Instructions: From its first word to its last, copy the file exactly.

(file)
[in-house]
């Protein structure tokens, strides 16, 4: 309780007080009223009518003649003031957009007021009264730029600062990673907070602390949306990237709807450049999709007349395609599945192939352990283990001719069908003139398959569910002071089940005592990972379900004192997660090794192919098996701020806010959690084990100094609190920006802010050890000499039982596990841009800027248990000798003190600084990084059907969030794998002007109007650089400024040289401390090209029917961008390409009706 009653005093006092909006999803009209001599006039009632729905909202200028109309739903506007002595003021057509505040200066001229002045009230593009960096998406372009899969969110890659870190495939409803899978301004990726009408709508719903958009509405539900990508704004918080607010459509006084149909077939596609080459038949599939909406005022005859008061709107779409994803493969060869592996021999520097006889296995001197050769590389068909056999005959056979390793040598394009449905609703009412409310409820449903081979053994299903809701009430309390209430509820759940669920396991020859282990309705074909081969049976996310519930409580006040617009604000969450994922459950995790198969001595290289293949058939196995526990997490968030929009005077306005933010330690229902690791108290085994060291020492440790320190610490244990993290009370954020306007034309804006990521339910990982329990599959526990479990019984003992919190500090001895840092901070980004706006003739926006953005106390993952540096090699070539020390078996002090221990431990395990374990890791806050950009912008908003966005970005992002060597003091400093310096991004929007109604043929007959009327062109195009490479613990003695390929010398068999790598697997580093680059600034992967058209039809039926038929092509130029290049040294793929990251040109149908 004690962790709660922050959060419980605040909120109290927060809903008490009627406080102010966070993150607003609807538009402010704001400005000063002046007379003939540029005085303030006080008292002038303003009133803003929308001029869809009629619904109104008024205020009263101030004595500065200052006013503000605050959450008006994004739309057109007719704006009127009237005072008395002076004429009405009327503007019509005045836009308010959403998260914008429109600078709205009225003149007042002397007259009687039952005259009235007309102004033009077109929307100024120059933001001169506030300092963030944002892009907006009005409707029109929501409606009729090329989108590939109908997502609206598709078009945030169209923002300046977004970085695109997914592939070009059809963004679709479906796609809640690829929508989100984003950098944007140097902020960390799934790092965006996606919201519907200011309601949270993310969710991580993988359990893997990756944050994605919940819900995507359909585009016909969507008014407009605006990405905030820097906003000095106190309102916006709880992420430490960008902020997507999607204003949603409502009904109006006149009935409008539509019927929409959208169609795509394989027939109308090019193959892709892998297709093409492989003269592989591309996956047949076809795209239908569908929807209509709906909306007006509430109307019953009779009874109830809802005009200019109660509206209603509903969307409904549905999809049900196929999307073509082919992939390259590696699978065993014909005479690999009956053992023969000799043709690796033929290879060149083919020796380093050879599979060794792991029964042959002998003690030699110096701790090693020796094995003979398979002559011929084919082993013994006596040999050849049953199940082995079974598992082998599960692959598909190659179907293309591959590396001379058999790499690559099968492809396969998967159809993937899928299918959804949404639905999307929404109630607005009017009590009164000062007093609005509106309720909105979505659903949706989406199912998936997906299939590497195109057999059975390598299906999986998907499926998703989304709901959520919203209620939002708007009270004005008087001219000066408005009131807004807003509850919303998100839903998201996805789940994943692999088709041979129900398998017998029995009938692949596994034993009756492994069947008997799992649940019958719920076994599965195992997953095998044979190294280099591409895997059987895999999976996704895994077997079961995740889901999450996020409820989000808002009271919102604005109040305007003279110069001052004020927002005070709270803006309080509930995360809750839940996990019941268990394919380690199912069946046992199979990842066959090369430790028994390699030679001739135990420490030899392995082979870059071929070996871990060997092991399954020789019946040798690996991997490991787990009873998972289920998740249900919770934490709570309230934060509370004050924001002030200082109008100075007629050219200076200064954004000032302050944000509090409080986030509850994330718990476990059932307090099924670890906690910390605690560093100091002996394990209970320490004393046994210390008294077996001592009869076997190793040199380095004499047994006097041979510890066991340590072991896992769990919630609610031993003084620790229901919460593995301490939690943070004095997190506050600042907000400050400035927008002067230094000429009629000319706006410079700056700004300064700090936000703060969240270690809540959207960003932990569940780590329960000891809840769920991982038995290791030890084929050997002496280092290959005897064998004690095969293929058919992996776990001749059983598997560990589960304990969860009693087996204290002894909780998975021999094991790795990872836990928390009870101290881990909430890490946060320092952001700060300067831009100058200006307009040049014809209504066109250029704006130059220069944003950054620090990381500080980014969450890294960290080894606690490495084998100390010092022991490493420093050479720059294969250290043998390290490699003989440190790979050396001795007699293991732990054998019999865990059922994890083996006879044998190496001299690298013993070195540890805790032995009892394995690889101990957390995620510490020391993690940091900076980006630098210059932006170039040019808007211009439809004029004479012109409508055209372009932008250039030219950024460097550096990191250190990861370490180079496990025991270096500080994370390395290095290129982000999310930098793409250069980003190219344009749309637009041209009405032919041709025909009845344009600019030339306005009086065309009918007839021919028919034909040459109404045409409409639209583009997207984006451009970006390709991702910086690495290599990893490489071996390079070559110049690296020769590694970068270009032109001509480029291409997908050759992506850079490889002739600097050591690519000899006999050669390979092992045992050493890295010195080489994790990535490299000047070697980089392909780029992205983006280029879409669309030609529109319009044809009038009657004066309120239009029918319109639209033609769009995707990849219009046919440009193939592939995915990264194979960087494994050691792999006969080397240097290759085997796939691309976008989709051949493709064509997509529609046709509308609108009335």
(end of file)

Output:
[in-house]
């Protein structure tokens, strides 16, 4: 309780007080009223009518003649003031957009007021009264730029600062990673907070602390949306990237709807450049999709007349395609599945192939352990283990001719069908003139398959569910002071089940005592990972379900004192997660090794192919098996701020806010959690084990100094609190920006802010050890000499039982596990841009800027248990000798003190600084990084059907969030794998002007109007650089400024040289401390090209029917961008390409009706 009653005093006092909006999803009209001599006039009632729905909202200028109309739903506007002595003021057509505040200066001229002045009230593009960096998406372009899969969110890659870190495939409803899978301004990726009408709508719903958009509405539900990508704004918080607010459509006084149909077939596609080459038949599939909406005022005859008061709107779409994803493969060869592996021999520097006889296995001197050769590389068909056999005959056979390793040598394009449905609703009412409310409820449903081979053994299903809701009430309390209430509820759940669920396991020859282990309705074909081969049976996310519930409580006040617009604000969450994922459950995790198969001595290289293949058939196995526990997490968030929009005077306005933010330690229902690791108290085994060291020492440790320190610490244990993290009370954020306007034309804006990521339910990982329990599959526990479990019984003992919190500090001895840092901070980004706006003739926006953005106390993952540096090699070539020390078996002090221990431990395990374990890791806050950009912008908003966005970005992002060597003091400093310096991004929007109604043929007959009327062109195009490479613990003695390929010398068999790598697997580093680059600034992967058209039809039926038929092509130029290049040294793929990251040109149908 004690962790709660922050959060419980605040909120109290927060809903008490009627406080102010966070993150607003609807538009402010704001400005000063002046007379003939540029005085303030006080008292002038303003009133803003929308001029869809009629619904109104008024205020009263101030004595500065200052006013503000605050959450008006994004739309057109007719704006009127009237005072008395002076004429009405009327503007019509005045836009308010959403998260914008429109600078709205009225003149007042002397007259009687039952005259009235007309102004033009077109929307100024120059933001001169506030300092963030944002892009907006009005409707029109929501409606009729090329989108590939109908997502609206598709078009945030169209923002300046977004970085695109997914592939070009059809963004679709479906796609809640690829929508989100984003950098944007140097902020960390799934790092965006996606919201519907200011309601949270993310969710991580993988359990893997990756944050994605919940819900995507359909585009016909969507008014407009605006990405905030820097906003000095106190309102916006709880992420430490960008902020997507999607204003949603409502009904109006006149009935409008539509019927929409959208169609795509394989027939109308090019193959892709892998297709093409492989003269592989591309996956047949076809795209239908569908929807209509709906909306007006509430109307019953009779009874109830809802005009200019109660509206209603509903969307409904549905999809049900196929999307073509082919992939390259590696699978065993014909005479690999009956053992023969000799043709690796033929290879060149083919020796380093050879599979060794792991029964042959002998003690030699110096701790090693020796094995003979398979002559011929084919082993013994006596040999050849049953199940082995079974598992082998599960692959598909190659179907293309591959590396001379058999790499690559099968492809396969998967159809993937899928299918959804949404639905999307929404109630607005009017009590009164000062007093609005509106309720909105979505659903949706989406199912998936997906299939590497195109057999059975390598299906999986998907499926998703989304709901959520919203209620939002708007009270004005008087001219000066408005009131807004807003509850919303998100839903998201996805789940994943692999088709041979129900398998017998029995009938692949596994034993009756492994069947008997799992649940019958719920076994599965195992997953095998044979190294280099591409895997059987895999999976996704895994077997079961995740889901999450996020409820989000808002009271919102604005109040305007003279110069001052004020927002005070709270803006309080509930995360809750839940996990019941268990394919380690199912069946046992199979990842066959090369430790028994390699030679001739135990420490030899392995082979870059071929070996871990060997092991399954020789019946040798690996991997490991787990009873998972289920998740249900919770934490709570309230934060509370004050924001002030200082109008100075007629050219200076200064954004000032302050944000509090409080986030509850994330718990476990059932307090099924670890906690910390605690560093100091002996394990209970320490004393046994210390008294077996001592009869076997190793040199380095004499047994006097041979510890066991340590072991896992769990919630609610031993003084620790229901919460593995301490939690943070004095997190506050600042907000400050400035927008002067230094000429009629000319706006410079700056700004300064700090936000703060969240270690809540959207960003932990569940780590329960000891809840769920991982038995290791030890084929050997002496280092290959005897064998004690095969293929058919992996776990001749059983598997560990589960304990969860009693087996204290002894909780998975021999094991790795990872836990928390009870101290881990909430890490946060320092952001700060300067831009100058200006307009040049014809209504066109250029704006130059220069944003950054620090990381500080980014969450890294960290080894606690490495084998100390010092022991490493420093050479720059294969250290043998390290490699003989440190790979050396001795007699293991732990054998019999865990059922994890083996006879044998190496001299690298013993070195540890805790032995009892394995690889101990957390995620510490020391993690940091900076980006630098210059932006170039040019808007211009439809004029004479012109409508055209372009932008250039030219950024460097550096990191250190990861370490180079496990025991270096500080994370390395290095290129982000999310930098793409250069980003190219344009749309637009041209009405032919041709025909009845344009600019030339306005009086065309009918007839021919028919034909040459109404045409409409639209583009997207984006451009970006390709991702910086690495290599990893490489071996390079070559110049690296020769590694970068270009032109001509480029291409997908050759992506850079490889002739600097050591690519000899006999050669390979092992045992050493890295010195080489994790990535490299000047070697980089392909780029992205983006280029879409669309030609529109319009044809009038009657004066309120239009029918319109639209033609769009995707990849219009046919440009193939592939995915990264194979960087494994050691792999006969080397240097290759085997796939691309976008989709051949493709064509997509529609046709509308609108009335």